Waka Kotahi NZ Transport Agency says more passing opportunities on State Highways 2 and 35 in and out of Tairāwhiti will "ease driver frustration and improve safety".
The agency has identified 25 preferred slow-vehicle bay sites, following feedback from the community and people who regularly travel between Napier and Ōpōtiki, and Gisborne and Hicks Bay.
Site investigations will be carried out to ensure that these sites are suitable for construction.
"State Highways 2 and 35 are long and winding, and we've heard from locals and people who travel on these routes regularly that more passing opportunities would reduce frustration and help make the journey safer for everyone," senior project manager Rob Partridge said.
"The feedback we got through the engagement process has helped us to decide the best sites for slow-vehicle bays. In addition to the feedback, potential sites were assessed on several criteria including safety, distance between existing passing opportunities, environmental impacts and cost.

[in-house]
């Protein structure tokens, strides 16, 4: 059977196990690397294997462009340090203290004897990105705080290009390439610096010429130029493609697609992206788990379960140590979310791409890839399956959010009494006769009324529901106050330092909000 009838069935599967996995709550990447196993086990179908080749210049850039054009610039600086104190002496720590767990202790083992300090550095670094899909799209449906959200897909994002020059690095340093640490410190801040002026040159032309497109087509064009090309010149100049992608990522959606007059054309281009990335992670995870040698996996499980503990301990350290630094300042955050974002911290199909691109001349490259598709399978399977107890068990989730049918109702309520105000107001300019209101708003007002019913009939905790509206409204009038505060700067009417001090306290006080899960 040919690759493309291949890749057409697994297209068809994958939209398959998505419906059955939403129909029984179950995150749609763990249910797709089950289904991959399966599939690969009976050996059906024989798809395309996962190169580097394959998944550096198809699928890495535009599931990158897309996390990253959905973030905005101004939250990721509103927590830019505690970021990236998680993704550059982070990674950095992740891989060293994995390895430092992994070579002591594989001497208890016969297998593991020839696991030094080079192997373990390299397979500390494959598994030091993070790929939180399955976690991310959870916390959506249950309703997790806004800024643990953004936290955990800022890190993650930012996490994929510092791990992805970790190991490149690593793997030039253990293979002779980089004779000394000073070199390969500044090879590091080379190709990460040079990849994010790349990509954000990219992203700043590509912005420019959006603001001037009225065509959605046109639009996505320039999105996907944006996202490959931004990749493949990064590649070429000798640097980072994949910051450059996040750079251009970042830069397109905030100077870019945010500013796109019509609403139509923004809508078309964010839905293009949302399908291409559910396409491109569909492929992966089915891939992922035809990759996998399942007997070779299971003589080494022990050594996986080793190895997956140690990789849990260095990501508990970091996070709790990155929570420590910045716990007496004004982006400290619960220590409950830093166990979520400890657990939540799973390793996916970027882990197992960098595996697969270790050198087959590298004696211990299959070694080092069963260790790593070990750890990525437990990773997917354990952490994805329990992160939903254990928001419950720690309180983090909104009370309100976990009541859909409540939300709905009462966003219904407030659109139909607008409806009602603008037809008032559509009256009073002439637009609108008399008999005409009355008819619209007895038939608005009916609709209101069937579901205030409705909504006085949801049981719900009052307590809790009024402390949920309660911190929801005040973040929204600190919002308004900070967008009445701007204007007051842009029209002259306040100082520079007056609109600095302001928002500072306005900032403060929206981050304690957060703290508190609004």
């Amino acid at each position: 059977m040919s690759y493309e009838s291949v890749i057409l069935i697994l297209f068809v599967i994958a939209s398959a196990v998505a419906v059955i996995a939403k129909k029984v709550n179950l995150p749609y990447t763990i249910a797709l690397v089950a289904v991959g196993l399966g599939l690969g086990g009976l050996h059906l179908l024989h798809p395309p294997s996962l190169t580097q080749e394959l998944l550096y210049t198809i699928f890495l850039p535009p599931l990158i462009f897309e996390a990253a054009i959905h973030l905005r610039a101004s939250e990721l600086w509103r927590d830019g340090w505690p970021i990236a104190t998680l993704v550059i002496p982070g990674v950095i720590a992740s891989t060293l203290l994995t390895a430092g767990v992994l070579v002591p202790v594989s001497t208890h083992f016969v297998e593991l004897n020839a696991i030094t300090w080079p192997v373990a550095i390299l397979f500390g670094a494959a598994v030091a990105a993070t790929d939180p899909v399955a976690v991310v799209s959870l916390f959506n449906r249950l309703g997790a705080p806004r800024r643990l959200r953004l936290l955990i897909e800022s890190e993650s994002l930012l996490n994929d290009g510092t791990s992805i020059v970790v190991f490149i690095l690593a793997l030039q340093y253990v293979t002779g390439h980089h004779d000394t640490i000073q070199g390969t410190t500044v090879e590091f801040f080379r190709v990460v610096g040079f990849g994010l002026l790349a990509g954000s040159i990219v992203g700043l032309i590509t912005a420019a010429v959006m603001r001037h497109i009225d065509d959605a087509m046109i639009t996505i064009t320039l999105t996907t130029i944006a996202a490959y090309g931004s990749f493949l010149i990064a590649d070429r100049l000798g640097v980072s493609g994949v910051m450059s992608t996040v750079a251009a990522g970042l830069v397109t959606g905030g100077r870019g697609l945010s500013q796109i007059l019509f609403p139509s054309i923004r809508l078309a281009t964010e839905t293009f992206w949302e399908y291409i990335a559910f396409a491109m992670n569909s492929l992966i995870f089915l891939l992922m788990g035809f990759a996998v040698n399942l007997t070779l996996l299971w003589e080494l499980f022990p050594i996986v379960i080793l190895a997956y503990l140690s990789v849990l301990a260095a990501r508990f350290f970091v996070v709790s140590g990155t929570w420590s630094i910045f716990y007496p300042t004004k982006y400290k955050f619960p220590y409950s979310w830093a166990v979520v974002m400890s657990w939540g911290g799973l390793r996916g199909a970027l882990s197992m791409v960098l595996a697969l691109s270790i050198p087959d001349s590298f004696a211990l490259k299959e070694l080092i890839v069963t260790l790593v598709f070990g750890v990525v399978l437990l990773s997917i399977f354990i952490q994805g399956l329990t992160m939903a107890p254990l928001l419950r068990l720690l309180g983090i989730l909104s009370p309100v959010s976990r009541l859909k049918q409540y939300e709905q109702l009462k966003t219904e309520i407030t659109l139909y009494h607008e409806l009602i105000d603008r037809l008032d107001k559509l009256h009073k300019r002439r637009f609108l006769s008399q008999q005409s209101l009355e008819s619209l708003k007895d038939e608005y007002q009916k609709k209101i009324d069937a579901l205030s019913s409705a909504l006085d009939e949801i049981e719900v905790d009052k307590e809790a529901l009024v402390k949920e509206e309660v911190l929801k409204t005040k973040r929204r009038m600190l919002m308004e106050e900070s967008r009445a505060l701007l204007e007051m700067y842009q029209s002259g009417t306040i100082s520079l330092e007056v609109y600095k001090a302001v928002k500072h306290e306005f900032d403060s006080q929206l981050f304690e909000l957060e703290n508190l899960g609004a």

"We also heard that people wanted stopping bays with mobile coverage, so we've included 11 of these which will allow drivers to pull over and safely check their phone or make calls.
"State Highway 35 travels through a particularly challenging environment. The geology on this route is unstable and erodible, which makes the road vulnerable in high rainfall and stormy weather."
The agency also asked for feedback on the areas of State Highway 35 where improved resilience was needed.
"Based on the feedback and technical assessments, we have identified more than 20 preferred sites along State Highway 35 between Gisborne and Ōpōtiki where we will look to strengthen the resilience of the road."
$46 million has been allocated from the Provincial Growth Fund for the passing opportunities and resilience project, as part of the wider Tairāwhiti roading package. The total cost of the project is $49m, with the remainder of the funding coming from the National Land Transport Fund.
The contract is now out for tender, with construction currently scheduled on the first sites in spring 2020. The work is expected to take two years to complete.